Bill Merritt Books

More About Bill

If you knock around long enough, you can’t help bumping into a lot of good stories. In my case, it started when my parents had the foresight to raise me in Atlanta during the Civil Rights Revolution, memories of which led to Crackers.

At Duke, I managed to fly under the radar long enough to graduate. Then, this being 1967, it was off to Vietnam to drive a patrol boat on the Saigon River. The things that led to might never have happened if the army had actually trained me to drive a patrol boat, but they did not and, one night, I got blown up and sent home.  This led to Where the Rivers Ran Backwards.

In Miami, while I was earning my architect’s license, I worked in an office with Cuban exiles who spent weekends slipping back home and ambushing Cuban soldiers.

When I discovered how unlikely it is to earn a living in architecture, I peeled off the rest of my GI money, attended law school in St Louis, and hung out with first-and-second-generation German immigrants with stories about World War II from the other side. These led to The Girl who Shook Hands with Hitler.

Learning there were no visa requirements to live in Oregon, I migrated to Portland. My experiences as a baby lawyer with some very odd clients on the Oregon coast led to A Fool’s Gold.

A decade later I concluded that, as long as I wasn’t earning much money anyway, I might as well not earn it by writing, arabesqued out of the law and became a full-time writer.

Not long afterwards I met Peggy whom I should have married the first couple of times around, only I didn’t know about her until I was pushing fifty.  Several years later the Peace Corps hired her to be Country Director for Botswana.

Together, we bummed around Southern Africa; gossiped at the embassy; hung out with the ambassador from Red China, a couple of presidents (not ours but, given the luck we’ve had in that department lately, a good deal more admirable), the general who commanded our troops in the Bosnia war, Bushmen, Zimbabwe refugees, Afrikaner farmers, a Namibian freedom fighter, a doctor with the former Red Army who’d spent four years in Angola patching up Cuban soldiers, and a sergeant with the former South African army who’d spent the same four years in Angola sending Cuban soldiers to the doctor. This led to The Witchelephant of the Limpopo.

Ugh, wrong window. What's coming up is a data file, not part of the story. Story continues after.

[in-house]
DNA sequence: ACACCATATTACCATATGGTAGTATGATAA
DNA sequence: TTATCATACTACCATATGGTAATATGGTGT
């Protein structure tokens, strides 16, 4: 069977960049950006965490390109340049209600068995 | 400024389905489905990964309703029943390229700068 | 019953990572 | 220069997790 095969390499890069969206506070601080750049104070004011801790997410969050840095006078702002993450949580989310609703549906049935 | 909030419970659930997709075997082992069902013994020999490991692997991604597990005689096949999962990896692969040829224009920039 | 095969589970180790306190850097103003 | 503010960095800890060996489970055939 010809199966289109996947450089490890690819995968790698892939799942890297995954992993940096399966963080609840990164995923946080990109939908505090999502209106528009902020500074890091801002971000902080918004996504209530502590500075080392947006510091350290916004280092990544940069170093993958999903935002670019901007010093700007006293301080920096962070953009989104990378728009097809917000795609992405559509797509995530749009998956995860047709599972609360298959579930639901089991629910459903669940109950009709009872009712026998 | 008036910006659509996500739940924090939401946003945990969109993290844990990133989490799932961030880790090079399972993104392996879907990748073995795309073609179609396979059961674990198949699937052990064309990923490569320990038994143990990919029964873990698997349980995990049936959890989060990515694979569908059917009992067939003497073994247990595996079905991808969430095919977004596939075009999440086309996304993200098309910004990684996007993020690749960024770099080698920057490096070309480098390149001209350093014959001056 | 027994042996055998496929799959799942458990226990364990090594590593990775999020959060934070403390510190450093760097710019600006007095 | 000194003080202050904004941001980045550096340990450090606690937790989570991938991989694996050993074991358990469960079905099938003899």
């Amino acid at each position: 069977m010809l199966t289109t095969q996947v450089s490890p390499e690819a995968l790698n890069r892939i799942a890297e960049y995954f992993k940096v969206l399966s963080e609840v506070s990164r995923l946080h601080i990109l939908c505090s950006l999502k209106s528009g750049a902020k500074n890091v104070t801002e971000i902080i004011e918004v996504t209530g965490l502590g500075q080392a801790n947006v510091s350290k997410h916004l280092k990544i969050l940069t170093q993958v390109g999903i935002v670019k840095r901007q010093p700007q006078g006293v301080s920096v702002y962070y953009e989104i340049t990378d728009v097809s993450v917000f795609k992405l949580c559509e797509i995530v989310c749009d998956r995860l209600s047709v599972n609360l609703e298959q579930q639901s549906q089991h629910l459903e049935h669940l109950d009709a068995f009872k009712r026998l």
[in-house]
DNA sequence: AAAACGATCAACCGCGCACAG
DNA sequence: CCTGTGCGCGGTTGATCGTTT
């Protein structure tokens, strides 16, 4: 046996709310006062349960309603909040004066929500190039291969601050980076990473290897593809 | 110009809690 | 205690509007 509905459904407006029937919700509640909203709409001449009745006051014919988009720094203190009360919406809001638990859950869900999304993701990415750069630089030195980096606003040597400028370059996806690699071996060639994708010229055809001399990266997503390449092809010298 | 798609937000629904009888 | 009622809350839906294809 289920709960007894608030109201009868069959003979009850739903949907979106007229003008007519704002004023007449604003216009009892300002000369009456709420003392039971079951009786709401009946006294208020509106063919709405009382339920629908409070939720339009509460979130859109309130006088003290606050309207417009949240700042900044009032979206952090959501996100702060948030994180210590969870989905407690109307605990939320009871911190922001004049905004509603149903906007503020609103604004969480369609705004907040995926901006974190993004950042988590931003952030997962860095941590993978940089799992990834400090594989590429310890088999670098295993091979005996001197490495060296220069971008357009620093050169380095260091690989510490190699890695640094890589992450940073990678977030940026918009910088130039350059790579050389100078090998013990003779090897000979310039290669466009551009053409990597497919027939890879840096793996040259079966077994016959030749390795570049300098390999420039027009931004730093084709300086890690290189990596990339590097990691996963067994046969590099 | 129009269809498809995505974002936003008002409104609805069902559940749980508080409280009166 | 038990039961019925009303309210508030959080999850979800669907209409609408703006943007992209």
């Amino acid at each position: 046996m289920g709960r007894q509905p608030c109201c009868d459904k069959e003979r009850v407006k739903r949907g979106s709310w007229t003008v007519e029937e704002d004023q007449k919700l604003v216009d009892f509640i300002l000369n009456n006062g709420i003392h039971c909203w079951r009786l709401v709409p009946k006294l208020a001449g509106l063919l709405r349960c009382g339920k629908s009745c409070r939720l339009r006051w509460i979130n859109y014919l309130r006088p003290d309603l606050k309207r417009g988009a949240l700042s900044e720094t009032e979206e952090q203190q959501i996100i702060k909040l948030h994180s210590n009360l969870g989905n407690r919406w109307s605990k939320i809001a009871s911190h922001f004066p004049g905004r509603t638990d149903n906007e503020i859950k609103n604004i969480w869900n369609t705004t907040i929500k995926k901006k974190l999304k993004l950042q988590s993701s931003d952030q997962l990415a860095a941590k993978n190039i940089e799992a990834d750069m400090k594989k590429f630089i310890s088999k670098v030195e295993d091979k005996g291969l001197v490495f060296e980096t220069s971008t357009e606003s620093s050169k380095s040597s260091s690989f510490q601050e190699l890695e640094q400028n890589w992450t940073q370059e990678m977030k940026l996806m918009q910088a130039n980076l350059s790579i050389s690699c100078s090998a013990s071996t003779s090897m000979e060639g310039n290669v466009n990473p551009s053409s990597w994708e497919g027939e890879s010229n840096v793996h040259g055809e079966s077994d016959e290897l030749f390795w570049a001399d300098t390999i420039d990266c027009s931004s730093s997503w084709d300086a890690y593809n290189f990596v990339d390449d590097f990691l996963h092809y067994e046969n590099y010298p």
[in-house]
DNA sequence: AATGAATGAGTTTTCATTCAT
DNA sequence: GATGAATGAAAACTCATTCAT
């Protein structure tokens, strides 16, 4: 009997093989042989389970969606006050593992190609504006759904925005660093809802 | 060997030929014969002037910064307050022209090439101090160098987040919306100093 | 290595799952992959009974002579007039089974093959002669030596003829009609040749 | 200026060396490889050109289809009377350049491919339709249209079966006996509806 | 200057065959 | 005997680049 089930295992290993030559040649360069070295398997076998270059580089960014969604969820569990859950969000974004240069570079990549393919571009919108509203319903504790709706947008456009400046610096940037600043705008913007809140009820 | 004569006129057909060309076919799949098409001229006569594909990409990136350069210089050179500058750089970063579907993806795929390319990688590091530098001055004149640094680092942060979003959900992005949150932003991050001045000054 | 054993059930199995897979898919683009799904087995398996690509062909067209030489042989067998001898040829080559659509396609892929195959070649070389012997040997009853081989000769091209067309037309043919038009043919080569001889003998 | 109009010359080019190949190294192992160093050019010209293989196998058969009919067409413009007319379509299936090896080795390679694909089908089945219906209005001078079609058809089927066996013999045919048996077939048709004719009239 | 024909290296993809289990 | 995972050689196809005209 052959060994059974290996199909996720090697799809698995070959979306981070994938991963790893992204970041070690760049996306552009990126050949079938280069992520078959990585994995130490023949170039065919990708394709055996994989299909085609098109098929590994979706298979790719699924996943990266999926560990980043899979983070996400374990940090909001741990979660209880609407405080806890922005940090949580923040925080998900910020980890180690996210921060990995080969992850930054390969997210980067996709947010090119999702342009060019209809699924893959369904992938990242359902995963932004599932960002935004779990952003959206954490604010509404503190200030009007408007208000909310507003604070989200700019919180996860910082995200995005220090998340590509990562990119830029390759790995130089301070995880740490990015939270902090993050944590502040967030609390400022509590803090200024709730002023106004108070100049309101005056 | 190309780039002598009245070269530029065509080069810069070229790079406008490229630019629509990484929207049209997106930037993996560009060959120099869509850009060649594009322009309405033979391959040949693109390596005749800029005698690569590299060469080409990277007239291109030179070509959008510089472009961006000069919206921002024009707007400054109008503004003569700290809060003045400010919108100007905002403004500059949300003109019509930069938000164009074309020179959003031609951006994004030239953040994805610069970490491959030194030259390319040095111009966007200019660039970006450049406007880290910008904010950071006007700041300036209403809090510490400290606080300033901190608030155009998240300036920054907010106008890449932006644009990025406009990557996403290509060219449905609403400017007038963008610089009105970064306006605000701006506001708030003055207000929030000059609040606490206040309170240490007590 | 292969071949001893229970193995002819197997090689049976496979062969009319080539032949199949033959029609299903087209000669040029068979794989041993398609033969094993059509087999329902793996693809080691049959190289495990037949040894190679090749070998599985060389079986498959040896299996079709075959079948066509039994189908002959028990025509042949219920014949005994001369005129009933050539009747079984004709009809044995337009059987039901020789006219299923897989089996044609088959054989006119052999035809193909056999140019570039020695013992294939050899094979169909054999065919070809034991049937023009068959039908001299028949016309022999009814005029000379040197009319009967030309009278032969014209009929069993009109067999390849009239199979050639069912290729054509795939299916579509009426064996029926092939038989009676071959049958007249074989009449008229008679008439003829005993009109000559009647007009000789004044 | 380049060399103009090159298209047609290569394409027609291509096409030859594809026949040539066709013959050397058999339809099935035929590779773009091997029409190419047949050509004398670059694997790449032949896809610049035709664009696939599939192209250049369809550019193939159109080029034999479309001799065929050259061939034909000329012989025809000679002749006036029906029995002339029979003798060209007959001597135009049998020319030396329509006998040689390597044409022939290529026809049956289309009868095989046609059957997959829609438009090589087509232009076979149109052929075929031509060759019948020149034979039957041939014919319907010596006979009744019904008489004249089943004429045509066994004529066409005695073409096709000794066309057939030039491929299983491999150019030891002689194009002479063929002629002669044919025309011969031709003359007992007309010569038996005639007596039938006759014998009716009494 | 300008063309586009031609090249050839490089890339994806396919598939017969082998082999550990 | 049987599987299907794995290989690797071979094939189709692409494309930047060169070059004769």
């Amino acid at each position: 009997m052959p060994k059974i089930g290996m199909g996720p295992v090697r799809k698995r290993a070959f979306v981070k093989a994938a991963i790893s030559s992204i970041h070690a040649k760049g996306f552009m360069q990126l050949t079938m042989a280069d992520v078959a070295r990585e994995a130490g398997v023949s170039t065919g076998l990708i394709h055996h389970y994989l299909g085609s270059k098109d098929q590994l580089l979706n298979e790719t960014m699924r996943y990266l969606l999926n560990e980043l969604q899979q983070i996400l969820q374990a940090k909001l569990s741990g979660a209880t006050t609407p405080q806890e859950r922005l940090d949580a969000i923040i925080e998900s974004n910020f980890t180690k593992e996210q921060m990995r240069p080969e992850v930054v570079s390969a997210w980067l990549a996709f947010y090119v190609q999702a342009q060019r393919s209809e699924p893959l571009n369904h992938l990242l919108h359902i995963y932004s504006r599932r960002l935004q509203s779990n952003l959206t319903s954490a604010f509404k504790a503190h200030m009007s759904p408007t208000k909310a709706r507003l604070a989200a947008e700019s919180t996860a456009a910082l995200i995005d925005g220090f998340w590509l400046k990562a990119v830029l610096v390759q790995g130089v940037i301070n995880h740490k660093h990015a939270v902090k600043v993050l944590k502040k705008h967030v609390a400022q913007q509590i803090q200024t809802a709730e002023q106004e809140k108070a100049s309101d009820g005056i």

Peggy transferred to Morocco where we spent two-and-a-half years sneaking bacon and Cuban rum home from the embassy commissary, being blasted awake before dawn by muezzins calling us to prayer over very loud loudspeakers, and bumming around North Africa. We hung out with a Libyan rebel, Berbers, Bedouins, a Tuareg or two, an Eritrean freedom fighter, the German expat who owns the whiskey concession for the Bedouins in the Moroccan Sahara and, at a marriage fair in the High Atlas Mountains, ate breakfast with a 12-time World Kickboxing Champion.  This led to The Tale of Baghurr the Fox.

Sometime along the way, I got busted for taking photos in front of the National Security Agency, climbed over a wall with Peggy to crash the cremation of a Hindu queen in Bali, watched water buffalos being sacrificed at a funeral on Sulawesi, and attended services for AIDS victims in Botswana.  Swam in Lake Malawi, the Tasman Sea, and the Devil’s pool on the lip of Victoria Falls.  Climbed Mt Sinai and Table Mountain.  Saw Chichen Itza by moonlight, the Nazca Lines, Wadi Rum, Petra, Carthage, Aqaba, the Kasserine Pass, the Mountains of the Moon, Kilimanjaro, Lake Turkana, the rock-hewn churches of Ethiopia, Olduvai Gorge, Ngoro Ngoro Crater, and the Serengeti.  Visited the Skeleton Coast.  Saw Murchison Falls and flew over Victoria Falls in a microlight. Raised a couple of spectacular kids, sailed the Nile in a felucca.  Sailed the waters off Zanzibar in a dhow.  Rode a Ferry on Lake Victoria.  Climbed the dunes at Sossusvlei.  Visited the source of the Blue Nile.  Kayaked Glacier Bay, the Bellingshausen Sea off Antarctica, and the Serrano.  White-water rafted the Grand Canyon, the White Salmon, the headwaters of the White Nile, and the Futaleufú. Took the train to Marrakech and stood on the corner in Winslow, Arizona, although as far as I know, no girl in a flatbed Ford ever slowed down to take a look at me.